How Family Therapy Works: Family Conflict and Connection
I am often asked by friends to explain how family therapy works, and if family counseling is right for them.
I try and resist explaining the fascinating theory of Family Systems and to not get into a passionate explanation of the work of Dr Murray Bowen - the model of therapy I rely heavily on to guide me work. So, in the multifamily group I run in Los Angeles, I explain family therapy by using the Family Connection Pyramid. With this tool, I am able to explain to new families that come to see me for counseling how family therapy might help them.
I explain that we start at the base of the pyramid with the existing relationship, and develop and enhance skills including listening, talking and vulnerability in an attempt to develop connection. I believe that deep and genuine connection with another human is what we all crave, and in particular with our partners and family members.
When a family feels connected and closer, and members are able to be heard when being vulnerable, we see dramatic decreases in symptoms such as depression, anxiety and substance abuse.
I often find that relationships in families are strained or damaged; much of the work a family therapist does is to repair these. I see often that adolescents are withdrawn from or angry with their parents. Sometimes it's the parents who are in a stressful marriage that needs some help, and at other times, the tension between two siblings is what's needed to be looked.
Whatever the relationship I'm working with, and sometimes it's all of them at once, there's a deep desire to feel closer and connected. I help families build the skills and develop the tools to achieve this.
I help families use and develop active listening skills. This is a communication technique that is used in conflict resolution, therapy as well as work-based training and many other corporate situations.
The listener develops skills that help the speaker feel that they are being heard and understood. There's an element of repeating or paraphrasing, but leaving it at that is too simplistic of an explanation.
Essentially, when using active listening, both the speaker and the listener know that their words have been heard and understood by the other. A confirmation of understanding by both parties is developed to ensure this happened.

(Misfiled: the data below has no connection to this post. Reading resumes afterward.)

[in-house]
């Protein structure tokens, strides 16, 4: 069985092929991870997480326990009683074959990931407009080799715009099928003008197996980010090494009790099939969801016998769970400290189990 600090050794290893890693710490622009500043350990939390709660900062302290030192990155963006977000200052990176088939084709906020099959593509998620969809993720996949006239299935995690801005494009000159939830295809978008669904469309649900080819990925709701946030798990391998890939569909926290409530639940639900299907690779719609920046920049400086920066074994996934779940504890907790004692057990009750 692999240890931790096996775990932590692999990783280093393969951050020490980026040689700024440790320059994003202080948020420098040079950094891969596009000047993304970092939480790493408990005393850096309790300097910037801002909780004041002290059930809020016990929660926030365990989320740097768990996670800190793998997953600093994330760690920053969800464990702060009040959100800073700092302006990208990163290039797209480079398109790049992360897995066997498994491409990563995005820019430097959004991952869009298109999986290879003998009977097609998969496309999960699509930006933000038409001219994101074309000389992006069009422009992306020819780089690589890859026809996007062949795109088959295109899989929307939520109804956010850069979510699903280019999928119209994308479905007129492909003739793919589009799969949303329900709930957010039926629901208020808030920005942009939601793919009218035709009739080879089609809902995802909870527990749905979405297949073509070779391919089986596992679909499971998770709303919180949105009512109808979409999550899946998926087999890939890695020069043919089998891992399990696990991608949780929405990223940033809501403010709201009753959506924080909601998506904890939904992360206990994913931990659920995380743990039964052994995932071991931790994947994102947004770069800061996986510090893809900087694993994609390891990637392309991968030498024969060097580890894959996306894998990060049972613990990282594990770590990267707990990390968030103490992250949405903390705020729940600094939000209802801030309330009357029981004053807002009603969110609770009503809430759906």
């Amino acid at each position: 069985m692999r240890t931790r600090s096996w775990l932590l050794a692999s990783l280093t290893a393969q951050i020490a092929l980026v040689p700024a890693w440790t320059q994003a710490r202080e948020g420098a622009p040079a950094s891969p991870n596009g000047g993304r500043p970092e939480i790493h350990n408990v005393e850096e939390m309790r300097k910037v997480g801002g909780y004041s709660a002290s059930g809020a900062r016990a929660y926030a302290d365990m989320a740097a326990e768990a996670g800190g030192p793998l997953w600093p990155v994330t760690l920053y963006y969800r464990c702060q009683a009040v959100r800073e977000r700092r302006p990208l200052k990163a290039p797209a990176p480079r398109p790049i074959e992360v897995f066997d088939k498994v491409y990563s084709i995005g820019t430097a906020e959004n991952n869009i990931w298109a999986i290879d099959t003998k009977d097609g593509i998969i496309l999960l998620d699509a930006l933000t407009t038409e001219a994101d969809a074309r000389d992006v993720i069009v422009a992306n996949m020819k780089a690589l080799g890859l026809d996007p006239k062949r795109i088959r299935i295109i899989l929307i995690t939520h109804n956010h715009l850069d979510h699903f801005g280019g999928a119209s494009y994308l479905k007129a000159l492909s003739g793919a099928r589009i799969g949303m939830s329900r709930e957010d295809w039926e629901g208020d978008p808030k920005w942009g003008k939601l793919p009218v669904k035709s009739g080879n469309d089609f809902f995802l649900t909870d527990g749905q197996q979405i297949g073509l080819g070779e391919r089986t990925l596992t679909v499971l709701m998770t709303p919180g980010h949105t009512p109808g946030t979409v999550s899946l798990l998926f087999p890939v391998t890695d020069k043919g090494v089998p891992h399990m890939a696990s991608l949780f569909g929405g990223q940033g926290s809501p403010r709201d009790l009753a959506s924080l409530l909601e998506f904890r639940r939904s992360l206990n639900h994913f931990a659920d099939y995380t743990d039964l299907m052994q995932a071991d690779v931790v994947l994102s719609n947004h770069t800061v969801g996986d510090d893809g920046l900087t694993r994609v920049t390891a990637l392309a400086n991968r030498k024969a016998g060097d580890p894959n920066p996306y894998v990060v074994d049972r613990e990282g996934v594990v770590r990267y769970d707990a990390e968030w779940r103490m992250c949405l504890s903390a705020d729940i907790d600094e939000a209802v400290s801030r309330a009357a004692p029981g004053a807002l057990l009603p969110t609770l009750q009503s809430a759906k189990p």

Additionally, active listening helps clients open up, avoid misunderstandings, resolve conflicts, build trust, increases satisfaction, and deals with the negative feelings.
When we feel seen and heard, we are more able to down regulate our emotions, and the prefrontal cortex is able to kick-in allowing rational and calm discussions to continue.
When used correctly, “I” statements can help foster positive communication in relationships.
A direct expression of how we feel is surprisingly difficult for most people I work with. Developing this skill often helps relationships become stronger as thoughts and feelings are shared in an honest and open manner.
This direct exchange of thoughts and feelings, can help family members grow closer on an emotional level. It also helps in conflict resolution as family members become able to express themselves and be understood.
Mutual vulnerability fosters closeness, a key pattern in studies of close relationships is sustained, escalating, reciprocal and personal self-disclosure. In couples therapy,, I often quote Brene Brown who says: "there can be no intimacy—emotional intimacy, spiritual intimacy, physical intimacy—without vulnerability,”.
Allowing oneself to be vulnerable with another person can be exceedingly difficult, so I use a series of exercises to force the issue and create moments of connection and togetherness which is so often lacking in our most important relationships.